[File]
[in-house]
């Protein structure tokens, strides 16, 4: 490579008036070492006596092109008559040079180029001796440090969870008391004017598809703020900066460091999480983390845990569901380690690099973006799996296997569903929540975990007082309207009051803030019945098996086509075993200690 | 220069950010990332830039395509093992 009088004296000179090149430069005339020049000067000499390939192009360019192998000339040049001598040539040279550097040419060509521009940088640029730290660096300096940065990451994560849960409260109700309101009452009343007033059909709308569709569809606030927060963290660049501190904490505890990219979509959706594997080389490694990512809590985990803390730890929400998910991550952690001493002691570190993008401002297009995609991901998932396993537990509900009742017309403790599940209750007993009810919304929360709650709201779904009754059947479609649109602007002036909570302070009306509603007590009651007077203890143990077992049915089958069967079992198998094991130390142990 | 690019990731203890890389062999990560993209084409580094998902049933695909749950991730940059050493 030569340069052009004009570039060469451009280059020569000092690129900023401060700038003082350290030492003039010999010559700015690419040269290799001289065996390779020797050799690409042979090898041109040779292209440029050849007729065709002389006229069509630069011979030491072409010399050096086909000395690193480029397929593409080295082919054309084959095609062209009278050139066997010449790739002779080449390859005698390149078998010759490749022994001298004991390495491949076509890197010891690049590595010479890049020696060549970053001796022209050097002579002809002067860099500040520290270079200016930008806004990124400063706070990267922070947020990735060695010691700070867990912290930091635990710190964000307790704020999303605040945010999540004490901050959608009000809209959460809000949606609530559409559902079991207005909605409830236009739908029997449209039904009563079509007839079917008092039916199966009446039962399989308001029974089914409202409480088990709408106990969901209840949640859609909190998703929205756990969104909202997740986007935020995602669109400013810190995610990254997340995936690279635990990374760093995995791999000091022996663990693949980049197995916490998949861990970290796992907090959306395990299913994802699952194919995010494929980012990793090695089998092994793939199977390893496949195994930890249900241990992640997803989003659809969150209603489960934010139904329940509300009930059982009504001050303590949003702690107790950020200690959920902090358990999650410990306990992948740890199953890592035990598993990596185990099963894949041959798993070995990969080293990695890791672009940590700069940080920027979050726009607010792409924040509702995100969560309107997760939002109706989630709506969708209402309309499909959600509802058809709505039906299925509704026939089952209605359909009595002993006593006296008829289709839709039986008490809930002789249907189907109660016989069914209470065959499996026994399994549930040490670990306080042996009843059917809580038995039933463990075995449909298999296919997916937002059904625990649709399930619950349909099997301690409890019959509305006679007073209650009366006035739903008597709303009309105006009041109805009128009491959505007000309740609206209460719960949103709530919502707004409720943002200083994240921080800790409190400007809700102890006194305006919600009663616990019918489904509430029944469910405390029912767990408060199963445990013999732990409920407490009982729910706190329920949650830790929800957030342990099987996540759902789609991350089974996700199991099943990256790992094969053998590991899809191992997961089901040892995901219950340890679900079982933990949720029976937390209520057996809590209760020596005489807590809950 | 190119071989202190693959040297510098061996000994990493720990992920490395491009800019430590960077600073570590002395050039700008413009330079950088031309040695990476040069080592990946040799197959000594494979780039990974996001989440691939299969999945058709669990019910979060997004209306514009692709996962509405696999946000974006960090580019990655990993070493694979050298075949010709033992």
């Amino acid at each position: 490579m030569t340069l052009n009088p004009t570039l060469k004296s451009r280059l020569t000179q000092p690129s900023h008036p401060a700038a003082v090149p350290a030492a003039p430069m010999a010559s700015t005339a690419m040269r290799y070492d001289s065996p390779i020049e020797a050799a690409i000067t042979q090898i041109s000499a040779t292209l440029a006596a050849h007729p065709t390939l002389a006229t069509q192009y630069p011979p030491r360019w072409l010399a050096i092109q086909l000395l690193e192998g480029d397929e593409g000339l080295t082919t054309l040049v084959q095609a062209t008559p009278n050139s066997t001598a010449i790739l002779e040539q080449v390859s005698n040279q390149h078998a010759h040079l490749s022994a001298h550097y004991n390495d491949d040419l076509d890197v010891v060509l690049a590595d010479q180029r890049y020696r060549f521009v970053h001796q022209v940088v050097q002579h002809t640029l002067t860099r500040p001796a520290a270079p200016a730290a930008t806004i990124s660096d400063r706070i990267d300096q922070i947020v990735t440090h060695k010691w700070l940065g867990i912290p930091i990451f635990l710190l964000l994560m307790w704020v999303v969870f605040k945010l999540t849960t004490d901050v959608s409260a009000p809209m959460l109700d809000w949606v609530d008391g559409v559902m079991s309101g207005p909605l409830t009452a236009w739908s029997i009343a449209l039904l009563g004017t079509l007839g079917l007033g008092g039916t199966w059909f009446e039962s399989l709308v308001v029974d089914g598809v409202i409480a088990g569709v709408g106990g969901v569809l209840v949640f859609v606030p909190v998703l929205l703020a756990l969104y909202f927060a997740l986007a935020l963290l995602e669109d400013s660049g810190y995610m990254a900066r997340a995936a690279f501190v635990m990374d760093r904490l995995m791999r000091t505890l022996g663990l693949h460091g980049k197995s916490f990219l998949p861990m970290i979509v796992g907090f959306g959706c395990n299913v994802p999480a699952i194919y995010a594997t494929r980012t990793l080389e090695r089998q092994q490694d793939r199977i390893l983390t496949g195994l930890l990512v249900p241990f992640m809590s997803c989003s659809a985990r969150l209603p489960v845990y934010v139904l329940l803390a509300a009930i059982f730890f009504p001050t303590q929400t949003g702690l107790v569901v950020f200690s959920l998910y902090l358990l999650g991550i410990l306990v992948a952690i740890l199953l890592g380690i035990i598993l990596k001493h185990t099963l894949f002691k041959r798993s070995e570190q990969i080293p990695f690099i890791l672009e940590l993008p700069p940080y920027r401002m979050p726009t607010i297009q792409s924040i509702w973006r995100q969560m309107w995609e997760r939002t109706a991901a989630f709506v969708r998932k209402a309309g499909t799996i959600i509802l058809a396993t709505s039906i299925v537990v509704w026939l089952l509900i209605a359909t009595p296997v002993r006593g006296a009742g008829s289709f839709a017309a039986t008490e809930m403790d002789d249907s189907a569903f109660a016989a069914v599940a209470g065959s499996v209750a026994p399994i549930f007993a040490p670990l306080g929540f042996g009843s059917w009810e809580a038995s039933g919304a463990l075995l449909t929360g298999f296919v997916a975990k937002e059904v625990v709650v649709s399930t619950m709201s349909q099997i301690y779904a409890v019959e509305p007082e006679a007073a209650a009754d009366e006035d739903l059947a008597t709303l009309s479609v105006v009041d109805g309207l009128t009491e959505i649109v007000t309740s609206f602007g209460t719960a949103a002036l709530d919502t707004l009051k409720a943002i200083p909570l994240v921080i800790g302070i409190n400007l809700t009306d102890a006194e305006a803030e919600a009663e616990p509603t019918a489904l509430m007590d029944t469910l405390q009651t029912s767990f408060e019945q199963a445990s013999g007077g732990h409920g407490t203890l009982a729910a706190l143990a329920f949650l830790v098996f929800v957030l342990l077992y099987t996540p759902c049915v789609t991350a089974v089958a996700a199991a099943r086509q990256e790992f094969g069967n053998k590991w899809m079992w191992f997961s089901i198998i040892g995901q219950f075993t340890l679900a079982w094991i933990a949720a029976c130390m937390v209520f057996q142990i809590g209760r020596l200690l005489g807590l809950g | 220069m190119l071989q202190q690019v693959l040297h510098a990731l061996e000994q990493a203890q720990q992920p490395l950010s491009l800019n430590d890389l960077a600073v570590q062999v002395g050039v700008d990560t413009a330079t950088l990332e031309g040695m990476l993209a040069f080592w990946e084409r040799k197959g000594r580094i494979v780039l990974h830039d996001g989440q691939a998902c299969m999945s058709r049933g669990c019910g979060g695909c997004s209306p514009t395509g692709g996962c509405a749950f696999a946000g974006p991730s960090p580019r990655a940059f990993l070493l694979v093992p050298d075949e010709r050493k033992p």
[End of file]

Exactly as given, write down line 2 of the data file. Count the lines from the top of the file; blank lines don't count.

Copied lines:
């Protein structure tokens, strides 16, 4: 490579008036070492006596092109008559040079180029001796440090969870008391004017598809703020900066460091999480983390845990569901380690690099973006799996296997569903929540975990007082309207009051803030019945098996086509075993200690 | 220069950010990332830039395509093992 009088004296000179090149430069005339020049000067000499390939192009360019192998000339040049001598040539040279550097040419060509521009940088640029730290660096300096940065990451994560849960409260109700309101009452009343007033059909709308569709569809606030927060963290660049501190904490505890990219979509959706594997080389490694990512809590985990803390730890929400998910991550952690001493002691570190993008401002297009995609991901998932396993537990509900009742017309403790599940209750007993009810919304929360709650709201779904009754059947479609649109602007002036909570302070009306509603007590009651007077203890143990077992049915089958069967079992198998094991130390142990 | 690019990731203890890389062999990560993209084409580094998902049933695909749950991730940059050493 030569340069052009004009570039060469451009280059020569000092690129900023401060700038003082350290030492003039010999010559700015690419040269290799001289065996390779020797050799690409042979090898041109040779292209440029050849007729065709002389006229069509630069011979030491072409010399050096086909000395690193480029397929593409080295082919054309084959095609062209009278050139066997010449790739002779080449390859005698390149078998010759490749022994001298004991390495491949076509890197010891690049590595010479890049020696060549970053001796022209050097002579002809002067860099500040520290270079200016930008806004990124400063706070990267922070947020990735060695010691700070867990912290930091635990710190964000307790704020999303605040945010999540004490901050959608009000809209959460809000949606609530559409559902079991207005909605409830236009739908029997449209039904009563079509007839079917008092039916199966009446039962399989308001029974089914409202409480088990709408106990969901209840949640859609909190998703929205756990969104909202997740986007935020995602669109400013810190995610990254997340995936690279635990990374760093995995791999000091022996663990693949980049197995916490998949861990970290796992907090959306395990299913994802699952194919995010494929980012990793090695089998092994793939199977390893496949195994930890249900241990992640997803989003659809969150209603489960934010139904329940509300009930059982009504001050303590949003702690107790950020200690959920902090358990999650410990306990992948740890199953890592035990598993990596185990099963894949041959798993070995990969080293990695890791672009940590700069940080920027979050726009607010792409924040509702995100969560309107997760939002109706989630709506969708209402309309499909959600509802058809709505039906299925509704026939089952209605359909009595002993006593006296008829289709839709039986008490809930002789249907189907109660016989069914209470065959499996026994399994549930040490670990306080042996009843059917809580038995039933463990075995449909298999296919997916937002059904625990649709399930619950349909099997301690409890019959509305006679007073209650009366006035739903008597709303009309105006009041109805009128009491959505007000309740609206209460719960949103709530919502707004409720943002200083994240921080800790409190400007809700102890006194305006919600009663616990019918489904509430029944469910405390029912767990408060199963445990013999732990409920407490009982729910706190329920949650830790929800957030342990099987996540759902789609991350089974996700199991099943990256790992094969053998590991899809191992997961089901040892995901219950340890679900079982933990949720029976937390209520057996809590209760020596005489807590809950 | 190119071989202190693959040297510098061996000994990493720990992920490395491009800019430590960077600073570590002395050039700008413009330079950088031309040695990476040069080592990946040799197959000594494979780039990974996001989440691939299969999945058709669990019910979060997004209306514009692709996962509405696999946000974006960090580019990655990993070493694979050298075949010709033992």